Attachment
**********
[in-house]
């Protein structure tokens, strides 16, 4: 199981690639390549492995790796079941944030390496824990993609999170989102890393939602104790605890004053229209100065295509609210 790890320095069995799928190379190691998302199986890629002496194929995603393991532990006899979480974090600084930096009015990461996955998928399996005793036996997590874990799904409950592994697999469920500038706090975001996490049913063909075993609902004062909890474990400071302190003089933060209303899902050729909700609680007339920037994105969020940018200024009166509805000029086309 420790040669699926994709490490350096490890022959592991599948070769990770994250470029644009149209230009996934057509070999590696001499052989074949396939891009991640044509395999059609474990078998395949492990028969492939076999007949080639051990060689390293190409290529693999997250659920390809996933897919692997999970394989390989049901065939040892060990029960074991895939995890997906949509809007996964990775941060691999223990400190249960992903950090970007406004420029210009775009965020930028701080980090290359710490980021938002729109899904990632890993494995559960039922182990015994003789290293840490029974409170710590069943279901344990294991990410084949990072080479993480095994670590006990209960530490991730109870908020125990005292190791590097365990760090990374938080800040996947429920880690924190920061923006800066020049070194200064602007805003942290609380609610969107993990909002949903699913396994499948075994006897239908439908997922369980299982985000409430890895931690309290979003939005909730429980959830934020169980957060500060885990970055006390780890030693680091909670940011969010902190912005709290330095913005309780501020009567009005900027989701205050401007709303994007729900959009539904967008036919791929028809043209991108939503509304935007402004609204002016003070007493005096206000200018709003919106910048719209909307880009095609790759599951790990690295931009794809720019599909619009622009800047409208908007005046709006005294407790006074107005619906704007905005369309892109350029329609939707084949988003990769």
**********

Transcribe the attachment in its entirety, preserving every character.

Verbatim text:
[in-house]
């Protein structure tokens, strides 16, 4: 199981690639390549492995790796079941944030390496824990993609999170989102890393939602104790605890004053229209100065295509609210 790890320095069995799928190379190691998302199986890629002496194929995603393991532990006899979480974090600084930096009015990461996955998928399996005793036996997590874990799904409950592994697999469920500038706090975001996490049913063909075993609902004062909890474990400071302190003089933060209303899902050729909700609680007339920037994105969020940018200024009166509805000029086309 420790040669699926994709490490350096490890022959592991599948070769990770994250470029644009149209230009996934057509070999590696001499052989074949396939891009991640044509395999059609474990078998395949492990028969492939076999007949080639051990060689390293190409290529693999997250659920390809996933897919692997999970394989390989049901065939040892060990029960074991895939995890997906949509809007996964990775941060691999223990400190249960992903950090970007406004420029210009775009965020930028701080980090290359710490980021938002729109899904990632890993494995559960039922182990015994003789290293840490029974409170710590069943279901344990294991990410084949990072080479993480095994670590006990209960530490991730109870908020125990005292190791590097365990760090990374938080800040996947429920880690924190920061923006800066020049070194200064602007805003942290609380609610969107993990909002949903699913396994499948075994006897239908439908997922369980299982985000409430890895931690309290979003939005909730429980959830934020169980957060500060885990970055006390780890030693680091909670940011969010902190912005709290330095913005309780501020009567009005900027989701205050401007709303994007729900959009539904967008036919791929028809043209991108939503509304935007402004609204002016003070007493005096206000200018709003919106910048719209909307880009095609790759599951790990690295931009794809720019599909619009622009800047409208908007005046709006005294407790006074107005619906704007905005369309892109350029329609939707084949988003990769």